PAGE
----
Long-term dividend prospects relative to share prices haven’t looked this good for many years. With short-term dividends under pressure as a result of the COVID-19 induced economic downturn, we thought it would be a good opportunity to take stock of the near-term outlook but also present the case for taking a long-term view, focused on sustainable free cash flow. After all, dividends are merely a subset of this cash-flow. The key points are:

  1. Free cash flow is a better measure of value than dividends. As strange as it seems, directors often set dividends (and engage in buybacks) with little regard to the sustainable free cash flow backing the dividends, or appropriate debt levels. A company’s fundamental value is best determined by focusing on sustainable free cash-flow combined with overly pessimistic market expectations.
  2. The long-term sustainable free cash flow and dividend outlook is very attractive, as evidenced in Figure 1 below.
  3. The outlook for near-term dividends is weaker and difficult to predict, particularly for macro-sensitive and highly leveraged companies such as banks, property and infrastructure stocks. Fortunately, the valuation of any business is largely insensitive to the next year’s dividends and investors should not lose sight of the main game.

Free cash flow is a better measure of value than dividends

Now, more than ever, traditional classifications of value based on accounting earnings and dividends are readily manipulated by management. The recent ramp up in dividend payout ratios and the growing divergence between statutory and “underlying” earnings are examples of this.

A sensible approach to dealing with this issue is to classify stocks based on their capacity to generate cash flow above that needed to sustain and grow their businesses (“free-cash-flow”). The use of free-cash-flow rather than accounting earnings or dividends is important because the measure is less readily manipulated by management and less readily observable by the market. This creates opportunities for investors willing to invest the time to assess free cash-flow, and the degree to which it deviates from accounting-based earnings.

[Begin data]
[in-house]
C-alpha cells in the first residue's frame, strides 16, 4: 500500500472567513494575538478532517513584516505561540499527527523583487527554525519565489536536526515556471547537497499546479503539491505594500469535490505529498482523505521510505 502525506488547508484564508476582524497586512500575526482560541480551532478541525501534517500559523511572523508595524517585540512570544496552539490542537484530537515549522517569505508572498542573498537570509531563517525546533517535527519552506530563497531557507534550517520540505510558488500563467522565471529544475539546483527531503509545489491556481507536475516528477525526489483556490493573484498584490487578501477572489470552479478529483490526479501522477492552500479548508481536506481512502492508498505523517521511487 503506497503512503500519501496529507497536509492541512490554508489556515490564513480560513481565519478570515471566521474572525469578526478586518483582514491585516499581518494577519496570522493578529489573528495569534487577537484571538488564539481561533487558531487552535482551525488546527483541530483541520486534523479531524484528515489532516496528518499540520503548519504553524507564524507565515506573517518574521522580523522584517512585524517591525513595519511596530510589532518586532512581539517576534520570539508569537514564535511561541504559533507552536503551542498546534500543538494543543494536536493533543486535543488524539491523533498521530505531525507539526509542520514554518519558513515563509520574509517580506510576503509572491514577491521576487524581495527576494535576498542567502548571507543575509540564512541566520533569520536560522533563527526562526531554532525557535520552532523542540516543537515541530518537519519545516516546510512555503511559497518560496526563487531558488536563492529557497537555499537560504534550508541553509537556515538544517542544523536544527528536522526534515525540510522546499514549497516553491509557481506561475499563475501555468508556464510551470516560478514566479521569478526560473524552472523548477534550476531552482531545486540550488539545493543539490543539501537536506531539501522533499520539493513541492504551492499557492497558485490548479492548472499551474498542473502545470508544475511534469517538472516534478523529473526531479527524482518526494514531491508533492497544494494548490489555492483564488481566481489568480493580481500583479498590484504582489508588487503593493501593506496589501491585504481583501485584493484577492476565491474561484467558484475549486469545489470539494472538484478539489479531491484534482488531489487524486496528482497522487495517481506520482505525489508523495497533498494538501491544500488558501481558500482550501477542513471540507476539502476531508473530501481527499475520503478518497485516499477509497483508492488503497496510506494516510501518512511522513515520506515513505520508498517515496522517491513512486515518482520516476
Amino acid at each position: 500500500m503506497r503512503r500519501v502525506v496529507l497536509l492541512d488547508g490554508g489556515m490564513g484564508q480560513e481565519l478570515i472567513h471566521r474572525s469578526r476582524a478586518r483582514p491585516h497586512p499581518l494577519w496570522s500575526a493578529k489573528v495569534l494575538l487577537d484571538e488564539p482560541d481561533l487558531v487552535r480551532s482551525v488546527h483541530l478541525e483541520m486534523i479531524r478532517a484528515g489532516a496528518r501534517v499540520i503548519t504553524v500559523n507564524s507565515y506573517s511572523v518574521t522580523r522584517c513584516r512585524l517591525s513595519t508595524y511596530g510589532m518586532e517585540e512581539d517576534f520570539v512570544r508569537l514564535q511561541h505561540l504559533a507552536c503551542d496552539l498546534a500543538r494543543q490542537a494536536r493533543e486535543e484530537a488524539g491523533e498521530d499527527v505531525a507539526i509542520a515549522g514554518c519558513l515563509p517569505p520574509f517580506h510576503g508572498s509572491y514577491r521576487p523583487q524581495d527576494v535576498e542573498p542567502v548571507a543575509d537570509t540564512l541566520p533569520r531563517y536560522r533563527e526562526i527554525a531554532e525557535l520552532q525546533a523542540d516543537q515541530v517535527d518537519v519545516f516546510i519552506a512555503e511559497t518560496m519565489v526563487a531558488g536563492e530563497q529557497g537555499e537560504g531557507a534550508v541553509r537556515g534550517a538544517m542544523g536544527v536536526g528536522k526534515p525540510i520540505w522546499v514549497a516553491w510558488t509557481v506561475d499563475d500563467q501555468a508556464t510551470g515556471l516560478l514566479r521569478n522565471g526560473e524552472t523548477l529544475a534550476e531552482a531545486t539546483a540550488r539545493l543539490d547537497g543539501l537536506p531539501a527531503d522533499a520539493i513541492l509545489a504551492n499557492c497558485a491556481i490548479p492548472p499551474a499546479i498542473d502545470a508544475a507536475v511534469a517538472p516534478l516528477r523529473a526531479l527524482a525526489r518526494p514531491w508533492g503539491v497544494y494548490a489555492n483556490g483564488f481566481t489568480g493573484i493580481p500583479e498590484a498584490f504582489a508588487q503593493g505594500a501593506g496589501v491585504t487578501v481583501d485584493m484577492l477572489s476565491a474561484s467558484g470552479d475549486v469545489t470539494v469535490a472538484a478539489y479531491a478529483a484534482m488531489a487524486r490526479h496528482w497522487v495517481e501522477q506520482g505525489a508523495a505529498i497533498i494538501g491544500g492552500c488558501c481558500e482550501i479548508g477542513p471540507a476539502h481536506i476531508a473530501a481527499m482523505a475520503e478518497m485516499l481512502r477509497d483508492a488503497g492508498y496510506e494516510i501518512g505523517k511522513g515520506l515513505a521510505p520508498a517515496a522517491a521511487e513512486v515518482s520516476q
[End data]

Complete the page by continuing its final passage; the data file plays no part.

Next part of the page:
We wrote about the outperformance of a value strategy that classifies stocks based on free cash-flow rather than earnings or dividends in a three part series in 2017, with the key chart below.

Free cash flow, defined this way, also explicitly takes debt levels into account, a key consideration that is often overlooked by company directors.

Furthermore, dividends are often set by directors with respect to current operating conditions that might be inflated or depressed. Ultimately, the most relevant consideration is sustainable free cash flow and franking yield combined with overly pessimistic market expectations.

The long-term free cash-flow and dividend outlook is very attractive

The broad-based equity market sell-off in February and March 2020 failed to recognise the extent to which certain equity sectors were either over or under-valued leading into the crisis. While market timing is difficult, this has created an exceptional opportunity to invest in a select group of stocks that are undervalued based on their capacity to generate free cash flow and pay attractive and sustainable dividends.

The companies we look for have generally less debt, better cash conversion and more franking credits. This can be summarised in the below chart.

We will elaborate on the outlook for dividends in the next section but note fundamental value is largely insensitive to the next year’s dividends. Rather, valuation is linked to the present value of free cash flow and franking credits, after debt has been repaid. It follows that any equity valuation is indifferent between dividends received or debt repaid, except for the time value of receiving dividends and franking credits slightly earlier.

The outlook for near-term dividends is weaker and difficult to predict

Notwithstanding free cash flow being a superior approach and the long-term being a more relevant consideration, many investors are understandably anxious about the near-term outlook for dividends. Market expectations for earnings and dividends have been dramatically impacted by the COVID-19 crisis and ensuing economic fallout, with one year forward dividend estimates 28% lower than a year ago and back to absolute levels last seen in 2010.

The key question is whether this outlook has already been priced in? 

For the optimists, the “pre-COVID” dividend yield, which assumes no permanent impact relative to the last twelve-months, is around 6% for both the broader market. For the pessimists, the next twelve month or “COVID-affected” dividend yield, which assumes a permanent impact, reflects a much lower 4% for the market.

While there is some information content in these aggregate numbers, we don’t consider either to be useful in assessing long-term fundamental value. Given 90% of the value of a company is dependent on cash-flows beyond the next year, the focus should be on sustainable free cash-flow that funds the dividends. Furthermore, value should always be considered as a range of outcomes given the difficulty in predicting the future.

The dividend forecast range for any company is a function of: